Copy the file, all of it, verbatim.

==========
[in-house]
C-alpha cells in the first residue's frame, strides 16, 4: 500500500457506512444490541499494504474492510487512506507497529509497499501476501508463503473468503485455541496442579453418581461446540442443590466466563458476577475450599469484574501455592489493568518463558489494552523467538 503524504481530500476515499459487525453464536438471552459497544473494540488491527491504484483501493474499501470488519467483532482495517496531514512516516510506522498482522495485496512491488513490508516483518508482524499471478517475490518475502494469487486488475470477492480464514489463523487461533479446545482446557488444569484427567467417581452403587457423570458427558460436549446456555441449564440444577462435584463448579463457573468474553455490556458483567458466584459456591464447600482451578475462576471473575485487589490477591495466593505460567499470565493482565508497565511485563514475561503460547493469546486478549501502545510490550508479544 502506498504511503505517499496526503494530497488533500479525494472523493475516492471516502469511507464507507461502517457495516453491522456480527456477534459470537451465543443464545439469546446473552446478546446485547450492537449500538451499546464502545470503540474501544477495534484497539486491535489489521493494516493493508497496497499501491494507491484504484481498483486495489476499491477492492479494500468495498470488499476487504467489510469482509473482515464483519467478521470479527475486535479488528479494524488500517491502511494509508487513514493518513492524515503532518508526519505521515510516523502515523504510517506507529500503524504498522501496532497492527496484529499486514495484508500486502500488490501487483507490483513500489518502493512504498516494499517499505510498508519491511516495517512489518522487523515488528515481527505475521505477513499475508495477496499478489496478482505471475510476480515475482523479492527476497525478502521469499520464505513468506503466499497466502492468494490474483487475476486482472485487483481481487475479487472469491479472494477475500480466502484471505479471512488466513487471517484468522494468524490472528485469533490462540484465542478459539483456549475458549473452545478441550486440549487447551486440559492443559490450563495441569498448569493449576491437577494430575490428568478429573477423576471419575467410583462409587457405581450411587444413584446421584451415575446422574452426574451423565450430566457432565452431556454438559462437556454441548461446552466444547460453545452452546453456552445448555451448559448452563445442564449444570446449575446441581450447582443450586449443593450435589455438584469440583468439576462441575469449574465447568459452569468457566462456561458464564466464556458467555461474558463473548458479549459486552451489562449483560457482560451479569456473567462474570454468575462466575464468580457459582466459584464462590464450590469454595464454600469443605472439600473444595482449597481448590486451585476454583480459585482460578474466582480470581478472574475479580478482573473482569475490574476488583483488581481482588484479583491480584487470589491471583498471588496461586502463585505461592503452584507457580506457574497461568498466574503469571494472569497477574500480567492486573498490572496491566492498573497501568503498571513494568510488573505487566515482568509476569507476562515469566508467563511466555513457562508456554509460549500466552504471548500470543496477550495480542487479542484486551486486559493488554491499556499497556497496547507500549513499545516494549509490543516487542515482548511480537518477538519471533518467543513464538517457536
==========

[in-house]
C-alpha cells in the first residue's frame, strides 16, 4: 500500500457506512444490541499494504474492510487512506507497529509497499501476501508463503473468503485455541496442579453418581461446540442443590466466563458476577475450599469484574501455592489493568518463558489494552523467538 503524504481530500476515499459487525453464536438471552459497544473494540488491527491504484483501493474499501470488519467483532482495517496531514512516516510506522498482522495485496512491488513490508516483518508482524499471478517475490518475502494469487486488475470477492480464514489463523487461533479446545482446557488444569484427567467417581452403587457423570458427558460436549446456555441449564440444577462435584463448579463457573468474553455490556458483567458466584459456591464447600482451578475462576471473575485487589490477591495466593505460567499470565493482565508497565511485563514475561503460547493469546486478549501502545510490550508479544 502506498504511503505517499496526503494530497488533500479525494472523493475516492471516502469511507464507507461502517457495516453491522456480527456477534459470537451465543443464545439469546446473552446478546446485547450492537449500538451499546464502545470503540474501544477495534484497539486491535489489521493494516493493508497496497499501491494507491484504484481498483486495489476499491477492492479494500468495498470488499476487504467489510469482509473482515464483519467478521470479527475486535479488528479494524488500517491502511494509508487513514493518513492524515503532518508526519505521515510516523502515523504510517506507529500503524504498522501496532497492527496484529499486514495484508500486502500488490501487483507490483513500489518502493512504498516494499517499505510498508519491511516495517512489518522487523515488528515481527505475521505477513499475508495477496499478489496478482505471475510476480515475482523479492527476497525478502521469499520464505513468506503466499497466502492468494490474483487475476486482472485487483481481487475479487472469491479472494477475500480466502484471505479471512488466513487471517484468522494468524490472528485469533490462540484465542478459539483456549475458549473452545478441550486440549487447551486440559492443559490450563495441569498448569493449576491437577494430575490428568478429573477423576471419575467410583462409587457405581450411587444413584446421584451415575446422574452426574451423565450430566457432565452431556454438559462437556454441548461446552466444547460453545452452546453456552445448555451448559448452563445442564449444570446449575446441581450447582443450586449443593450435589455438584469440583468439576462441575469449574465447568459452569468457566462456561458464564466464556458467555461474558463473548458479549459486552451489562449483560457482560451479569456473567462474570454468575462466575464468580457459582466459584464462590464450590469454595464454600469443605472439600473444595482449597481448590486451585476454583480459585482460578474466582480470581478472574475479580478482573473482569475490574476488583483488581481482588484479583491480584487470589491471583498471588496461586502463585505461592503452584507457580506457574497461568498466574503469571494472569497477574500480567492486573498490572496491566492498573497501568503498571513494568510488573505487566515482568509476569507476562515469566508467563511466555513457562508456554509460549500466552504471548500470543496477550495480542487479542484486551486486559493488554491499556499497556497496547507500549513499545516494549509490543516487542515482548511480537518477538519471533518467543513464538517457536